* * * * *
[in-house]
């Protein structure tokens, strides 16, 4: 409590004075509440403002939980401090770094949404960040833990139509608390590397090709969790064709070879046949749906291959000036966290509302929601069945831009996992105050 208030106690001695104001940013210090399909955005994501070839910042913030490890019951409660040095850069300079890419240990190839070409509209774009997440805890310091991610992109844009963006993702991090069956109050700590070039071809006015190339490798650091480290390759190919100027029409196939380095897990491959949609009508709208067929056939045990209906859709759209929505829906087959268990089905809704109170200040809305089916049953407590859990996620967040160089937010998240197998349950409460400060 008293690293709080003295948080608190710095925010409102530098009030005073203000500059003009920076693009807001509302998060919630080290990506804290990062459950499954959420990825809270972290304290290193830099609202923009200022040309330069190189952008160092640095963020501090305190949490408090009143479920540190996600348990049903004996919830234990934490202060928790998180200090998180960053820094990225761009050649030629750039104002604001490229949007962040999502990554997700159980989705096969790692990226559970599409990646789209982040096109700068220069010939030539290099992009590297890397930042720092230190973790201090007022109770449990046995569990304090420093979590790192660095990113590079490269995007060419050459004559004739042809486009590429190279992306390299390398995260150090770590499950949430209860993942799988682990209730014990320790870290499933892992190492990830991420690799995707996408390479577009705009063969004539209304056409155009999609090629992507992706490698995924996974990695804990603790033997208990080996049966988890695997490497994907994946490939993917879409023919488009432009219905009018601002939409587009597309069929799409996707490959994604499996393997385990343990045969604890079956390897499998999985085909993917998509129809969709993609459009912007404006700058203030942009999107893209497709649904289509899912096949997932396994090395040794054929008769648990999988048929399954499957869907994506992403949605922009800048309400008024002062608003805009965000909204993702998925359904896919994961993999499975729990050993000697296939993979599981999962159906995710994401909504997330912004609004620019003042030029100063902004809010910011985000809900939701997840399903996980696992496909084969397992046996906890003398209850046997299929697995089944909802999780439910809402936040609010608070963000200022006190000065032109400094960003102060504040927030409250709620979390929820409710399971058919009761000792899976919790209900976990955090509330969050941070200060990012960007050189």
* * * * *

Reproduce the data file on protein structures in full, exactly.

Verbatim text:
[in-house]
């Protein structure tokens, strides 16, 4: 409590004075509440403002939980401090770094949404960040833990139509608390590397090709969790064709070879046949749906291959000036966290509302929601069945831009996992105050 208030106690001695104001940013210090399909955005994501070839910042913030490890019951409660040095850069300079890419240990190839070409509209774009997440805890310091991610992109844009963006993702991090069956109050700590070039071809006015190339490798650091480290390759190919100027029409196939380095897990491959949609009508709208067929056939045990209906859709759209929505829906087959268990089905809704109170200040809305089916049953407590859990996620967040160089937010998240197998349950409460400060 008293690293709080003295948080608190710095925010409102530098009030005073203000500059003009920076693009807001509302998060919630080290990506804290990062459950499954959420990825809270972290304290290193830099609202923009200022040309330069190189952008160092640095963020501090305190949490408090009143479920540190996600348990049903004996919830234990934490202060928790998180200090998180960053820094990225761009050649030629750039104002604001490229949007962040999502990554997700159980989705096969790692990226559970599409990646789209982040096109700068220069010939030539290099992009590297890397930042720092230190973790201090007022109770449990046995569990304090420093979590790192660095990113590079490269995007060419050459004559004739042809486009590429190279992306390299390398995260150090770590499950949430209860993942799988682990209730014990320790870290499933892992190492990830991420690799995707996408390479577009705009063969004539209304056409155009999609090629992507992706490698995924996974990695804990603790033997208990080996049966988890695997490497994907994946490939993917879409023919488009432009219905009018601002939409587009597309069929799409996707490959994604499996393997385990343990045969604890079956390897499998999985085909993917998509129809969709993609459009912007404006700058203030942009999107893209497709649904289509899912096949997932396994090395040794054929008769648990999988048929399954499957869907994506992403949605922009800048309400008024002062608003805009965000909204993702998925359904896919994961993999499975729990050993000697296939993979599981999962159906995710994401909504997330912004609004620019003042030029100063902004809010910011985000809900939701997840399903996980696992496909084969397992046996906890003398209850046997299929697995089944909802999780439910809402936040609010608070963000200022006190000065032109400094960003102060504040927030409250709620979390929820409710399971058919009761000792899976919790209900976990955090509330969050941070200060990012960007050189």